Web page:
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Saturday, August 27, 2016

So Much Learned in Prolonged and Far-Flung Travels

As I'm nearing the completion of compiling the best photos from the Scotland trip, I have also been capturing the social media posts I made when overseas.  Such little gems are proving to be profound in their value, because they do not come from just one person. Many knowledgeable readers fed into the information through conversations and their own observations.  Through this, the book in its final form will be so much richer than it ever could have been had I been on my own in this.  Local residents, folks kind enough to meet up with me, show me their own unique little corner of Scotland, those who shared their music, their art, their knowledge and their insights - it all adds to the experience.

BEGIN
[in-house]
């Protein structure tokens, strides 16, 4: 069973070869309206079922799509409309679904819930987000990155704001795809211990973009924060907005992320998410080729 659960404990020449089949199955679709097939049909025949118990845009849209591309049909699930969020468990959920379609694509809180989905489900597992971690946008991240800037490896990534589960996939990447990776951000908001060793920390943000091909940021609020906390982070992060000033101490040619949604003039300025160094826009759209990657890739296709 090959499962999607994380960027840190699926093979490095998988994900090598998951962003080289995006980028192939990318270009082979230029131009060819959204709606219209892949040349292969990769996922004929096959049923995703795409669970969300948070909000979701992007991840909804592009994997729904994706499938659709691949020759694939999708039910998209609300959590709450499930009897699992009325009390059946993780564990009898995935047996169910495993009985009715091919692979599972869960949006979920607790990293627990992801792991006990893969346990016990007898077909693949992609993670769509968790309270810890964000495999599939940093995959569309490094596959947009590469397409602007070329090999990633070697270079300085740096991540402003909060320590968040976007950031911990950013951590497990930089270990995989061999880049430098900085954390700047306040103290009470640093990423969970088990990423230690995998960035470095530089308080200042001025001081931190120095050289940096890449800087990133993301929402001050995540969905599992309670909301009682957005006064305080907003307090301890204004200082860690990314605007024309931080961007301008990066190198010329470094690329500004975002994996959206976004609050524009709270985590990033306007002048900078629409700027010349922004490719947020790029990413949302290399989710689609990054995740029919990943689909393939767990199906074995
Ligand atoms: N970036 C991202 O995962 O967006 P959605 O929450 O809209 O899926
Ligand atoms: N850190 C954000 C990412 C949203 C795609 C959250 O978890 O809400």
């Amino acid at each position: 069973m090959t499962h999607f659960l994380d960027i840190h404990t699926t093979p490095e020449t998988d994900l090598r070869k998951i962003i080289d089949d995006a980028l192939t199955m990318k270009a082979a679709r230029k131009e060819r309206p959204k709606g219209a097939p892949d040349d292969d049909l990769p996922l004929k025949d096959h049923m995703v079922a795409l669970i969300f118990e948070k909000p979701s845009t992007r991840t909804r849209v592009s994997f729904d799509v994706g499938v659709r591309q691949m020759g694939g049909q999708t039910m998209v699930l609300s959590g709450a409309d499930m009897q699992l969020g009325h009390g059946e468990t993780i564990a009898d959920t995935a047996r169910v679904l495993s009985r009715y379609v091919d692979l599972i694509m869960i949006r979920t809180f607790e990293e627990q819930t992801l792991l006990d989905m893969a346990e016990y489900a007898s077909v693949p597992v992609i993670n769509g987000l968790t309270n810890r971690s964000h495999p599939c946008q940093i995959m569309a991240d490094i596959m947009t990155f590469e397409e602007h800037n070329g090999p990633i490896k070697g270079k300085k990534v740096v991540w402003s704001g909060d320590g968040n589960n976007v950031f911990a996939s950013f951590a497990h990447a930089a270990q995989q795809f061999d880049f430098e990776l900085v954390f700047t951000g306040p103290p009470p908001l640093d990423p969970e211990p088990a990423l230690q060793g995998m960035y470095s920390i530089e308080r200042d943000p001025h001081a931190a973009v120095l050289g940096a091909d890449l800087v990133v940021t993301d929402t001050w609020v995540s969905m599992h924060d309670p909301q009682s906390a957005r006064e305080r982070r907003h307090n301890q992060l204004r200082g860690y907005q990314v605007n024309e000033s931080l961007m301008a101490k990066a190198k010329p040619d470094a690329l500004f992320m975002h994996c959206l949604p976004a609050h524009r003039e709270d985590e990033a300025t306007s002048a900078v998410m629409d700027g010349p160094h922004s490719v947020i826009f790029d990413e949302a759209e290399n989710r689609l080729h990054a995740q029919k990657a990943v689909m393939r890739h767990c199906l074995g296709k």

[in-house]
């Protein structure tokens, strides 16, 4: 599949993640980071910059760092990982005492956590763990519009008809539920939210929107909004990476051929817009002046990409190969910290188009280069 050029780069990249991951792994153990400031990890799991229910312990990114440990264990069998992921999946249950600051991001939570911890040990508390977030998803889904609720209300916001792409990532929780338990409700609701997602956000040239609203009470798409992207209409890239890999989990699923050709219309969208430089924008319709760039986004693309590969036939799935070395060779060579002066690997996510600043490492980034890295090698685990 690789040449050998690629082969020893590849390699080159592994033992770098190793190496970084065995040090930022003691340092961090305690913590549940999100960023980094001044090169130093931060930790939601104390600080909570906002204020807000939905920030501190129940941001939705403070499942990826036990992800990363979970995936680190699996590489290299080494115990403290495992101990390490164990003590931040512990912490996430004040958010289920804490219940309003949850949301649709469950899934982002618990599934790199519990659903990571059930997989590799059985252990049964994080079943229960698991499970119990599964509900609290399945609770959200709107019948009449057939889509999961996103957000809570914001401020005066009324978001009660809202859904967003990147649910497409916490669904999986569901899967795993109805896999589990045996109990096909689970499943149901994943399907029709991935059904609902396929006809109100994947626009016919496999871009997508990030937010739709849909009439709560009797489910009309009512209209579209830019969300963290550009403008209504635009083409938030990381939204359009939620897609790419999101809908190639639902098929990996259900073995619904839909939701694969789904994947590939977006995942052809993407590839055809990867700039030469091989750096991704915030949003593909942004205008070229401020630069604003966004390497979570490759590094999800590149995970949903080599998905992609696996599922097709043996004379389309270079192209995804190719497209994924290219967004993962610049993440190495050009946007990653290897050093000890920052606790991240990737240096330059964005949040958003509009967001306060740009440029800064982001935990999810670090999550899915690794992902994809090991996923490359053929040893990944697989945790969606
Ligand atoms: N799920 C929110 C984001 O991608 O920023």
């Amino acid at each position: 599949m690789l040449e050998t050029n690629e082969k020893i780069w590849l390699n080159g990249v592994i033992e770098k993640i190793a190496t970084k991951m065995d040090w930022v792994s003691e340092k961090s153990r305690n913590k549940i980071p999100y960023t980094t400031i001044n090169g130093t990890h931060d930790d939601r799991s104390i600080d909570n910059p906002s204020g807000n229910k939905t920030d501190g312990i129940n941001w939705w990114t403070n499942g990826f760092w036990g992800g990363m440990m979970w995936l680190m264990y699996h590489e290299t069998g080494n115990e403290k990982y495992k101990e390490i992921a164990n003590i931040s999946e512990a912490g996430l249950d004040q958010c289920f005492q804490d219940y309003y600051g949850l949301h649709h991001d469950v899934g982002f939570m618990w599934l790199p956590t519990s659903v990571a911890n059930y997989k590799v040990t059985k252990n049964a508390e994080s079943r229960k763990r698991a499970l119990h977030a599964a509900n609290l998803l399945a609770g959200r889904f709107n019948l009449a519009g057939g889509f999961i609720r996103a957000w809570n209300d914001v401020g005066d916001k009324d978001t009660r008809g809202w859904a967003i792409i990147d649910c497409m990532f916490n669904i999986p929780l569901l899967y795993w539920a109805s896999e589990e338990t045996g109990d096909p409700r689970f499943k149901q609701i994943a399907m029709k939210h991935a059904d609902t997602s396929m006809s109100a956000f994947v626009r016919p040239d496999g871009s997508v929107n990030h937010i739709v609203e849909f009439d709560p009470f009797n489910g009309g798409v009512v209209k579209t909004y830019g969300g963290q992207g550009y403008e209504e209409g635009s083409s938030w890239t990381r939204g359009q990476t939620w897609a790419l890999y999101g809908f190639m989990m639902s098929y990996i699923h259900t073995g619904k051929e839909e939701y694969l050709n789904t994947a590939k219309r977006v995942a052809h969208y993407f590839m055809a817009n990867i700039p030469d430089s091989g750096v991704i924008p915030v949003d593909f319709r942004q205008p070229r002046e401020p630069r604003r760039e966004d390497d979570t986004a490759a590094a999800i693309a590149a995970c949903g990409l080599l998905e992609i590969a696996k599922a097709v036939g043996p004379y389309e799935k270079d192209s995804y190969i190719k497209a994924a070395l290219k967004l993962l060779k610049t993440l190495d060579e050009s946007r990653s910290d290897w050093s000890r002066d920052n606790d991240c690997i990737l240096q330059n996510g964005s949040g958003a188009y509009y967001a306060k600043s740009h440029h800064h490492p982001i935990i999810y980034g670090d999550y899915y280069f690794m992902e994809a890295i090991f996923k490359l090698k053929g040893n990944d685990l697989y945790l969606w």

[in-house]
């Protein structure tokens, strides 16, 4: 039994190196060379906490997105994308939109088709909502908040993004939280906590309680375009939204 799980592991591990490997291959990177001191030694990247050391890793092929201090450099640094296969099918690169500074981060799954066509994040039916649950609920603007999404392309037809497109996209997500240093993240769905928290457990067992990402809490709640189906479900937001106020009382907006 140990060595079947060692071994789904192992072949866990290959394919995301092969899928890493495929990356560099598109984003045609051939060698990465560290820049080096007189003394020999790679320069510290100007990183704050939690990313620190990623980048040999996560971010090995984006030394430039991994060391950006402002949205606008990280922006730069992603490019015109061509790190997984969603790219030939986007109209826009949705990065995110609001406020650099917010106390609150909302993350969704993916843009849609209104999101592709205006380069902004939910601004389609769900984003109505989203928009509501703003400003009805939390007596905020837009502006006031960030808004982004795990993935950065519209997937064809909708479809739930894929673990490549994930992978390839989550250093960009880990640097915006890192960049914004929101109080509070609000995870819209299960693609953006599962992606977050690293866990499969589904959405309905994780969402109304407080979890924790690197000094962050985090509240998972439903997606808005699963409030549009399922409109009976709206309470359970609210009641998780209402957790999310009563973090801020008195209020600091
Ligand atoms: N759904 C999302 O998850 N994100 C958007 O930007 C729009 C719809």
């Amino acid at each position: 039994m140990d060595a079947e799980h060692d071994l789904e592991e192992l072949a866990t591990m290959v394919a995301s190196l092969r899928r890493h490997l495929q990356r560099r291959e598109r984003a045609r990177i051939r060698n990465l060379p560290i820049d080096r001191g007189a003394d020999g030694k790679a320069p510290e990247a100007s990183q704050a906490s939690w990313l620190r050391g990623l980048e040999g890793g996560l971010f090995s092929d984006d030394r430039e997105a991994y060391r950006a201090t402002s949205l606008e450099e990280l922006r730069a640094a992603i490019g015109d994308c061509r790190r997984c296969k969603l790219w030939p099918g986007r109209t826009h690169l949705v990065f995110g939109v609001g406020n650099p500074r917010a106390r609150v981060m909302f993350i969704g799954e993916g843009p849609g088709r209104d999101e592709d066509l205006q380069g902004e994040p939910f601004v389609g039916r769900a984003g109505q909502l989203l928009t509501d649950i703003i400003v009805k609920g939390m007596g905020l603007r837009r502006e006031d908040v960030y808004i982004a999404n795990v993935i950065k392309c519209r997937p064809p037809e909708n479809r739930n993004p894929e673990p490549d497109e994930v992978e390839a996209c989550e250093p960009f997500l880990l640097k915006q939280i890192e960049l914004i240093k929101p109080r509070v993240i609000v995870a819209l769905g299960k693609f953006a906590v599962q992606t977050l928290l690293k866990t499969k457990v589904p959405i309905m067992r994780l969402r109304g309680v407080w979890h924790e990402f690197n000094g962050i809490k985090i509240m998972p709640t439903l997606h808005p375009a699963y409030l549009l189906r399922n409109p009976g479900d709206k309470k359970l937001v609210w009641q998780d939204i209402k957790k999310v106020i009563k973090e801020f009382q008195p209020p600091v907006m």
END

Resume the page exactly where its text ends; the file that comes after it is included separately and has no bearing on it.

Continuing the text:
Long delays in painting production endured in the wake of ever-changing eyesight difficulties, and my having to adjust and learn to see true color and value once again. But I think I finally have it nailed and the photos will be released for patrons this coming week and I will get cracking on those paintings with fervor. The retraining. It's been much too long, but I am obsessive in my need to get it right and produce the best that I can.

I know that I came home a different person from the one who left. When you bound far beyond your comfort zone and engage in something completely different and far from all that is familiar, such is inevitable. As I capture the social media posts in the wake of the adventure, this collection of observations still rings loud and clear.  Here is my basic list, my heartfelt advice, to anyone traveling far from home to explore unfamiliar horizons.

~ Slow Down. 
Allow yourself to absorb all that is around you. Don't feel like you'll be wasting precious time if you stay in one place for several days. Trust me, you'll learn more and experience more by doing so, and gain a deeper insight to a particular place than the "went there, bought the t-shirt" crowd will ever see.

~Be flexible.